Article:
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‘New chance at life’: Man gets face, hands in rare surgery

first_imgNEW YORK (AP) — Doctors say a 22-year-old man from New Jersey is recovering after receiving a rare face and hands transplant. Joe DiMeo had the operation in August, two years after he was badly burned in a car accident. Such transplants are extremely rare and have happened only twice before. Experts say the procedure appears to be a success, but it’ll take a while to know for sure. Details of the transplant were revealed Wednesday. Since the surgery, DiMeo is relearning how to smile, blink, pinch and squeeze with his new face and hands. He’ll have to take lifelong medication to avoid rejecting the transplant.last_img read more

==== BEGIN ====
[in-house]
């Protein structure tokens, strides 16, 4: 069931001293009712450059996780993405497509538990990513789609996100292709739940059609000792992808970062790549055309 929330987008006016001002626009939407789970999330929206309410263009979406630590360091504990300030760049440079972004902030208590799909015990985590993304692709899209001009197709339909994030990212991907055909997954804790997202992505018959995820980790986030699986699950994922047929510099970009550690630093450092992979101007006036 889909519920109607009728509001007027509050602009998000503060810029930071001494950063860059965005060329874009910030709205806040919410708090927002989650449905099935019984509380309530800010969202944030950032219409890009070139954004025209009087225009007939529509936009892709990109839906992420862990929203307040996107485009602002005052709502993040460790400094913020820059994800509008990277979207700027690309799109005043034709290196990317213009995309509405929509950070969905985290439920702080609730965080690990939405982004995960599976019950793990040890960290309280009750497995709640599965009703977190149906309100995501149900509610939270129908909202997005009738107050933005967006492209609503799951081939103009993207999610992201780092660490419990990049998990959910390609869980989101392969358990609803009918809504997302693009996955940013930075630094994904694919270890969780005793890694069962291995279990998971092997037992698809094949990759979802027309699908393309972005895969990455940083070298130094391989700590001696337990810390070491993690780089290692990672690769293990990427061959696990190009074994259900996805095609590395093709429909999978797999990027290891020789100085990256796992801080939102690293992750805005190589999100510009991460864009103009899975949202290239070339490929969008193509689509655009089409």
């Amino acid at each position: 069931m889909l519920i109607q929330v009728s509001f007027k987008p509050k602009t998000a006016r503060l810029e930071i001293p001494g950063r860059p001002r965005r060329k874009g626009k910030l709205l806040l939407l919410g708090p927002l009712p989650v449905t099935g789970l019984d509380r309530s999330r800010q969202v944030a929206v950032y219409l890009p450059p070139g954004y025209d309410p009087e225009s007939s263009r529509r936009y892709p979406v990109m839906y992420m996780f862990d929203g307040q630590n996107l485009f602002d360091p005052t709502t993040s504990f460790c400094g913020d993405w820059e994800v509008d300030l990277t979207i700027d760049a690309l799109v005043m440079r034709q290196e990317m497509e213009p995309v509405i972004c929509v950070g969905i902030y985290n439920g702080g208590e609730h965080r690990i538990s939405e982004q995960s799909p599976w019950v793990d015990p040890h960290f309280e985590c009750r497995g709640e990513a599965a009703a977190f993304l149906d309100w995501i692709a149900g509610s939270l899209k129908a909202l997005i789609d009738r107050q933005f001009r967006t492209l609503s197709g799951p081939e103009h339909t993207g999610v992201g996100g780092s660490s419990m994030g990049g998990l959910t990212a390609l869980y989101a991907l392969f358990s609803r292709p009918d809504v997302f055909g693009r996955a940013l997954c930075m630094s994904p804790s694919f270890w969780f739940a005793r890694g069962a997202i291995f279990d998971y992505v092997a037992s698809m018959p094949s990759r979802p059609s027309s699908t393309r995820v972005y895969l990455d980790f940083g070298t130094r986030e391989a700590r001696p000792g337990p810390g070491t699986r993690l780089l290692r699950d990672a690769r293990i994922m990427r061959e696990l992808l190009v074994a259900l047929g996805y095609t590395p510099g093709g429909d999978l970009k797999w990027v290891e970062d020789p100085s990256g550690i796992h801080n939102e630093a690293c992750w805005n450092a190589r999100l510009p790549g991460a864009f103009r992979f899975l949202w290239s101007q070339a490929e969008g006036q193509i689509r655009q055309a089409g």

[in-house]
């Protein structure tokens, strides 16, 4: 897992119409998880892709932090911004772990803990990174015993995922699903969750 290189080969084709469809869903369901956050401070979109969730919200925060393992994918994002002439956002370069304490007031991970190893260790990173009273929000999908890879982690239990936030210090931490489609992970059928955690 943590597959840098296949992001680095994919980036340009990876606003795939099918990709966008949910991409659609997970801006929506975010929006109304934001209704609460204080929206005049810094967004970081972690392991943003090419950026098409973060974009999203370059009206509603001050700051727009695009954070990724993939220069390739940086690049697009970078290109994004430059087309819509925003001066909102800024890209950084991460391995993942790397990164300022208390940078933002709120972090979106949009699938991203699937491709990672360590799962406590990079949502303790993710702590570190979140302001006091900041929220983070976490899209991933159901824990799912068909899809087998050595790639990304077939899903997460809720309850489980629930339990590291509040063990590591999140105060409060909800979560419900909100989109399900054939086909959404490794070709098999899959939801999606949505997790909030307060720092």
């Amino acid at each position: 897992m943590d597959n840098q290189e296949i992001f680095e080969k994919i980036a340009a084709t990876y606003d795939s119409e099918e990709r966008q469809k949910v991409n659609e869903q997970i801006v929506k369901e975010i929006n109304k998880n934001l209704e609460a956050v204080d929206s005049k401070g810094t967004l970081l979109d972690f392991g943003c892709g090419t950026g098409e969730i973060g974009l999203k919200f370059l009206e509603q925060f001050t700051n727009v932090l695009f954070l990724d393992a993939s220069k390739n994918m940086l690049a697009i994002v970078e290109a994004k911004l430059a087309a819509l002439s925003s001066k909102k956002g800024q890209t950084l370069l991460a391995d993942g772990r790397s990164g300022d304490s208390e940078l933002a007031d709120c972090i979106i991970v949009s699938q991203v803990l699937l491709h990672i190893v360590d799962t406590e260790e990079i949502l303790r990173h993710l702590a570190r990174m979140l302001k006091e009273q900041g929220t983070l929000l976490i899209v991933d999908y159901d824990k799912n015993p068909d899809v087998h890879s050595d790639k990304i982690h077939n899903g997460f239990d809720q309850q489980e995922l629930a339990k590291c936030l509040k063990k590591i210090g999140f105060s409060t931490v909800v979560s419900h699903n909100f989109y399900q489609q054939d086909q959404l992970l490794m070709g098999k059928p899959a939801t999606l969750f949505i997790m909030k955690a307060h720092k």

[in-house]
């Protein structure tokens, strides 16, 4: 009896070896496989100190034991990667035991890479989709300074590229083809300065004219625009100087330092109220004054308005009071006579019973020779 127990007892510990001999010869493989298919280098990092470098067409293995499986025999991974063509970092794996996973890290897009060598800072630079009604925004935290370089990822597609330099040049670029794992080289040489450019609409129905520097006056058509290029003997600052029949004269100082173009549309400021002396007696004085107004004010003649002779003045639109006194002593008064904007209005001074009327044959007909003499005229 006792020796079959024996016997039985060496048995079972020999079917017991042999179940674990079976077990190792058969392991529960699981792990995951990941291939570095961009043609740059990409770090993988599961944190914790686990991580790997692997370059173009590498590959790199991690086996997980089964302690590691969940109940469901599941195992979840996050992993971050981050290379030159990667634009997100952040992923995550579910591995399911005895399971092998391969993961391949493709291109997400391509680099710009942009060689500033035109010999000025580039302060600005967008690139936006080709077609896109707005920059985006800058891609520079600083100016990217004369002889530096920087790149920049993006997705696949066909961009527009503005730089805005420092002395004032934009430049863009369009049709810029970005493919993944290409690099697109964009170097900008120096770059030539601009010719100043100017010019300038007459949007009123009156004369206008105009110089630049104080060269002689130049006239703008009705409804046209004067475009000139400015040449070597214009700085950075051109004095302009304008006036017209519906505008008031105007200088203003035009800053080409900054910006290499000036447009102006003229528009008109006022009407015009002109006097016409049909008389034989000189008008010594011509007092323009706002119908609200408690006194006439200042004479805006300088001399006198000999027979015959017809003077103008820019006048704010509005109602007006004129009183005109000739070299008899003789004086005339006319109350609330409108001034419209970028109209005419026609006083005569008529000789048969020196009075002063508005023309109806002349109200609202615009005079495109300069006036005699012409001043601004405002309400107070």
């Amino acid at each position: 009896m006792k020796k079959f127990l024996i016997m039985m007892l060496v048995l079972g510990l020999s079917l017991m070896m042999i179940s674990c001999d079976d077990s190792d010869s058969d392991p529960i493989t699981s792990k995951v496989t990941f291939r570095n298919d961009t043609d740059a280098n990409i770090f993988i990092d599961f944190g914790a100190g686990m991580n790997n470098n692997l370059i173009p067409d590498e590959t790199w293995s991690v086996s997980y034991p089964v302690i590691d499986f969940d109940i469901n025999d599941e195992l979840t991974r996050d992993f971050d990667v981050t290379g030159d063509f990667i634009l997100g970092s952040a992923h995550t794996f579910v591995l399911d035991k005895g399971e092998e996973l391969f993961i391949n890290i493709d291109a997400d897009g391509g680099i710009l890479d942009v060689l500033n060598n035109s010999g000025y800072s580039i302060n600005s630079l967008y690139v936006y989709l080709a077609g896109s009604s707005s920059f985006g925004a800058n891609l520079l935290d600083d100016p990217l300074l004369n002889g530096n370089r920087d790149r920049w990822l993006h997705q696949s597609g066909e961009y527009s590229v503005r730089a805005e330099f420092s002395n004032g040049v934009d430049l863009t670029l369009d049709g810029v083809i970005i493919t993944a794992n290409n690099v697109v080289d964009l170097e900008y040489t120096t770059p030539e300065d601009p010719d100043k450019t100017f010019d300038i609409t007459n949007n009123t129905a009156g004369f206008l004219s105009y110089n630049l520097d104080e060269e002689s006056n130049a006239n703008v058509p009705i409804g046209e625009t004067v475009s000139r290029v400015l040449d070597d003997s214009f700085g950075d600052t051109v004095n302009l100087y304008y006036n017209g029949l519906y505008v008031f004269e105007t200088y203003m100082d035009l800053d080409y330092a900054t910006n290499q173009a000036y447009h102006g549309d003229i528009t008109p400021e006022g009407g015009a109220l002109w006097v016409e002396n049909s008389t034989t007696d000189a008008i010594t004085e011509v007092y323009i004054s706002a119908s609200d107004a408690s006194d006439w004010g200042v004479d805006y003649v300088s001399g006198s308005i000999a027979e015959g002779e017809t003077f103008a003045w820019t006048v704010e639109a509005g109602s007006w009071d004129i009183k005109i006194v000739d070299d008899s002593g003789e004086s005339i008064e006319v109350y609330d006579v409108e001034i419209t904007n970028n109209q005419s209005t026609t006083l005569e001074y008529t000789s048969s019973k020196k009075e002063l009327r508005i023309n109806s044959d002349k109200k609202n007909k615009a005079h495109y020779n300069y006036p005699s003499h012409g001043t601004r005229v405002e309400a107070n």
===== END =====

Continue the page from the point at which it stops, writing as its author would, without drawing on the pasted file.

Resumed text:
VTrans to close Route 104 in Fairfax on Monday for bridge repair

first_imgThe Vermont Agency of Transportation on Monday, June 7 will close a segment of Route 104 in Fairfax so that it can rehabilitate a bridge over the Miller Brook. The bridge will be out of service through July 5, 2010, and traffic will be detoured. The official detour is rather long – Route 15 to Route 289 to Route 7 to Route 104A and then back to Route 104 – but that is the “official” detour as VTrans has to use state routes for any detour that we sign. However, there are quicker detours using local streets. Either way, motorists should schedule additional time to reach their destination.The Fairfax bridge rehabilitation is a long-planned project that will provide the bridge with a new deck along with rehabilitated abutments. The rehab will also widen the bridge a little. The road closure will last only until July 5, but work on the project will continue until the end of September.  Again, this is not a sudden closure. This rehab project has long been planned. In essence, this is an older bridge whose time for a facelift has come.As a reminder to motorists, the exit from I-89 South to I-91 North in White River Junction remains closed. Motorists should detour from Exit 1.Source: VTrans. 6.3.2010last_img read more

Strategic Training with a Comprehensive Approach